Understanding Esmolol's Effects and Safety Precautions

What Should I Tell My Healthcare Provider Before Taking Esmolol?

You should talk with your healthcare provider prior to taking this medication if you have:
Also, let your healthcare provider know if you are:
Make sure to tell your healthcare provider about all other medicines you are taking, including prescription and non-prescription medicines, vitamins, and herbal supplements.
(Click Precautions and Warnings With Esmolol to learn more, including information on who should not take the drug.)

How Does It Work?

Esmolol belongs to a group of drugs called beta-adrenergic blocking agents, more often known as beta blockers. As the name implies, these medications block beta receptors in the body. Beta receptors are located in a number of places within the body, including the heart and blood vessels. Stress hormones (such as adrenaline) bind to these receptors and cause certain reactions in the body, such as:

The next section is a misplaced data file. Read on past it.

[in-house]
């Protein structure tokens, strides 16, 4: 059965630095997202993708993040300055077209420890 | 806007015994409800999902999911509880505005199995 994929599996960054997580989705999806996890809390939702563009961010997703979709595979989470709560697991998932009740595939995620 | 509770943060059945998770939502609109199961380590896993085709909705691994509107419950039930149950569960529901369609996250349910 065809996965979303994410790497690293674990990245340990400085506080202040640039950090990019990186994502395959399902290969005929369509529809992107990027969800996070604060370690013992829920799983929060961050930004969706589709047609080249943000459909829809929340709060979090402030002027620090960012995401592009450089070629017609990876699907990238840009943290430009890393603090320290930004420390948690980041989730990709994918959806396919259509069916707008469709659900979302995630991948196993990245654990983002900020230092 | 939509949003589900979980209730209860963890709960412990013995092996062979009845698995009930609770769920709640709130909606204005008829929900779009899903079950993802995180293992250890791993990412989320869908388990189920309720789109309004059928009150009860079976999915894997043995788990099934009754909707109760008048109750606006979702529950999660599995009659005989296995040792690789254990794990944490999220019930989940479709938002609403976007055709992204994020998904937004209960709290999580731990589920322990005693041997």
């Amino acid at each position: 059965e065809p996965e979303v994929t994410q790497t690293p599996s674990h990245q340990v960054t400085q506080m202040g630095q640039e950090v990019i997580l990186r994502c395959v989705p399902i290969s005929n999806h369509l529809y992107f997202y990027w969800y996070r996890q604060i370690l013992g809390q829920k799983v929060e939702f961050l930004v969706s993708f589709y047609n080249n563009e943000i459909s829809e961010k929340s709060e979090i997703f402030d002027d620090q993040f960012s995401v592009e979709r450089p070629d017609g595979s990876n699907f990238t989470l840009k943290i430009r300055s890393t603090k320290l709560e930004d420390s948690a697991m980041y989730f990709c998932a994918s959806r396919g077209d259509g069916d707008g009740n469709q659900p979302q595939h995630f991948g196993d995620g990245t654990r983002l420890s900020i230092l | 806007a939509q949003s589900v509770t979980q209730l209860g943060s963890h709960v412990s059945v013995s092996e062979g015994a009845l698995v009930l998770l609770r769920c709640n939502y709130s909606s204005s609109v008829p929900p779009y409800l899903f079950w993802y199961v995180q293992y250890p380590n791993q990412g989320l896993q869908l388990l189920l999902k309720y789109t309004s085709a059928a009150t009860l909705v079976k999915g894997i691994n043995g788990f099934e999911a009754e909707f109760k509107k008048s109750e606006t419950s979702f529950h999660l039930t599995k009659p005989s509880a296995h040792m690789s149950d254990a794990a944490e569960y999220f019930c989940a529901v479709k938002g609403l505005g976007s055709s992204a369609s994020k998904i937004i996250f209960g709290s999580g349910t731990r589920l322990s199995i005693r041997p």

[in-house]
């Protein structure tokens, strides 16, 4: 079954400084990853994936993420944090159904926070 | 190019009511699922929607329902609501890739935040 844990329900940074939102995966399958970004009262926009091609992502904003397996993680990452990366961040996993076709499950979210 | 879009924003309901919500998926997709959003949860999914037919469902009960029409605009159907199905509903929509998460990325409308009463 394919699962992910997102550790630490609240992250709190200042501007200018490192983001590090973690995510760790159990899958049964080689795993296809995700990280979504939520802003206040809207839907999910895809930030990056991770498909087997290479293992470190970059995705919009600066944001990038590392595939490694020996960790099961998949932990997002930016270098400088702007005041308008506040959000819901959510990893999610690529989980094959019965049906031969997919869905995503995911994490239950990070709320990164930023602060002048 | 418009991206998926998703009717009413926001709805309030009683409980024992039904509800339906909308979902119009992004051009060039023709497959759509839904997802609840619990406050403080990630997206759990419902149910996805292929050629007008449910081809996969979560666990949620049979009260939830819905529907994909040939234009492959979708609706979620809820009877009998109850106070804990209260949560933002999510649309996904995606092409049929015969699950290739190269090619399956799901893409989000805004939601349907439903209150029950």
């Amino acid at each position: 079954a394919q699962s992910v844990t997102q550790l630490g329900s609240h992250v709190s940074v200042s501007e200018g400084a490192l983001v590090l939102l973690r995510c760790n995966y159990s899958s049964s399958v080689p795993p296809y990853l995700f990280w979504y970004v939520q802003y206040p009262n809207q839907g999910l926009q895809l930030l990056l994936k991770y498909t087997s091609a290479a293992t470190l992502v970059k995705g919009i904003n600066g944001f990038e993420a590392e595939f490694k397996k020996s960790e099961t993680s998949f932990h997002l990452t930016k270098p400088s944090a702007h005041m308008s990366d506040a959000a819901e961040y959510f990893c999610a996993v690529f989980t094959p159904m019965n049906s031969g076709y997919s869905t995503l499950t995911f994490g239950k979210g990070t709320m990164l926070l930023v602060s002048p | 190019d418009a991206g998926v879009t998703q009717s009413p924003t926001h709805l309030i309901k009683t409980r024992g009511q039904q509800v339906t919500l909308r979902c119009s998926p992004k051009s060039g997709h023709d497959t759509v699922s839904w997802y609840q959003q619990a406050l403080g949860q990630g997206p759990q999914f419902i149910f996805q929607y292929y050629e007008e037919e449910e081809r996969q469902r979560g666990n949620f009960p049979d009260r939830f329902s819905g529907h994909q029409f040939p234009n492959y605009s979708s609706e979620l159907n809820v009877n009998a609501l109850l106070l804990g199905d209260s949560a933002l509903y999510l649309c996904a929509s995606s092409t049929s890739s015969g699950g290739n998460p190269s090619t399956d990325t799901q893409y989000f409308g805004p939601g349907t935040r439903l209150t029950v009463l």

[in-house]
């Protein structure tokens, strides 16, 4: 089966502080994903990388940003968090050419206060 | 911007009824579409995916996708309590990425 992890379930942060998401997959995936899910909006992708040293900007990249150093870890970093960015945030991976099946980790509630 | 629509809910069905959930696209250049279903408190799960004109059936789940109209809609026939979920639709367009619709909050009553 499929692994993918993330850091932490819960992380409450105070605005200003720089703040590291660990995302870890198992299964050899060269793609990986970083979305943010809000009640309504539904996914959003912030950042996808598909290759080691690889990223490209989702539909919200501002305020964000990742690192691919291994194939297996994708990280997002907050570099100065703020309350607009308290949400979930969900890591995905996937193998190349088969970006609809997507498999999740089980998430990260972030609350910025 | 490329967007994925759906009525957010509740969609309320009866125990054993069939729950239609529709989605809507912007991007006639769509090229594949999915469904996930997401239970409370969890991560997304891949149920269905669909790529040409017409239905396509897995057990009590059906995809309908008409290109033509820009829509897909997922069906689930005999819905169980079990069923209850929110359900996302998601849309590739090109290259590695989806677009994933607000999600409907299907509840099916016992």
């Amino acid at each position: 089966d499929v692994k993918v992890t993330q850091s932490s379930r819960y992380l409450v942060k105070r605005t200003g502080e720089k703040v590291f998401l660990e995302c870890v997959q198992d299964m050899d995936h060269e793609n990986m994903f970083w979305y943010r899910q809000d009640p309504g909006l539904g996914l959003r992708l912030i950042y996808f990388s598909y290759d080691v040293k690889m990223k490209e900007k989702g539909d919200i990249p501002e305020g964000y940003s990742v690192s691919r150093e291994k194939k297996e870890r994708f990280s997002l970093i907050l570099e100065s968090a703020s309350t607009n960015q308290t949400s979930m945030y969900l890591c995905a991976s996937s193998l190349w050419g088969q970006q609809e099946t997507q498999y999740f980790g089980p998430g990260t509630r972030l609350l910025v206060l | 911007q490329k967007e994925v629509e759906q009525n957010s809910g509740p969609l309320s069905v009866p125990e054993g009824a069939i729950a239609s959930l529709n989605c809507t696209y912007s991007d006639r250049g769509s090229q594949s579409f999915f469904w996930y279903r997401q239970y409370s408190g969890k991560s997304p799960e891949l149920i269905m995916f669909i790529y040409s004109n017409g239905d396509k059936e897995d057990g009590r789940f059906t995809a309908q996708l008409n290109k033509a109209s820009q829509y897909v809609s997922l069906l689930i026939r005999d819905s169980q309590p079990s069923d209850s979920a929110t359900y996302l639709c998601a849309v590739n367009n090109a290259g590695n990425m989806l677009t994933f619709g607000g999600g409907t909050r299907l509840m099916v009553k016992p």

By blocking beta receptors, esmolol causes the reverse effect of stress hormones and reduces blood pressure and heart rate. It is also important to note that esmolol is more likely to block beta-1 receptors (such as those in the heart), opposed to beta-2 receptors (such as those found in the lungs), which can theoretically make the medication safer than other beta blockers for people with breathing problems such as asthma.
Esmolol is very rapid and short-acting, making it ideal for use in emergency situations when immediate (but temporary) treatment of rapid heart rates or hypertension is necessary.
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Esmolol Drug Information

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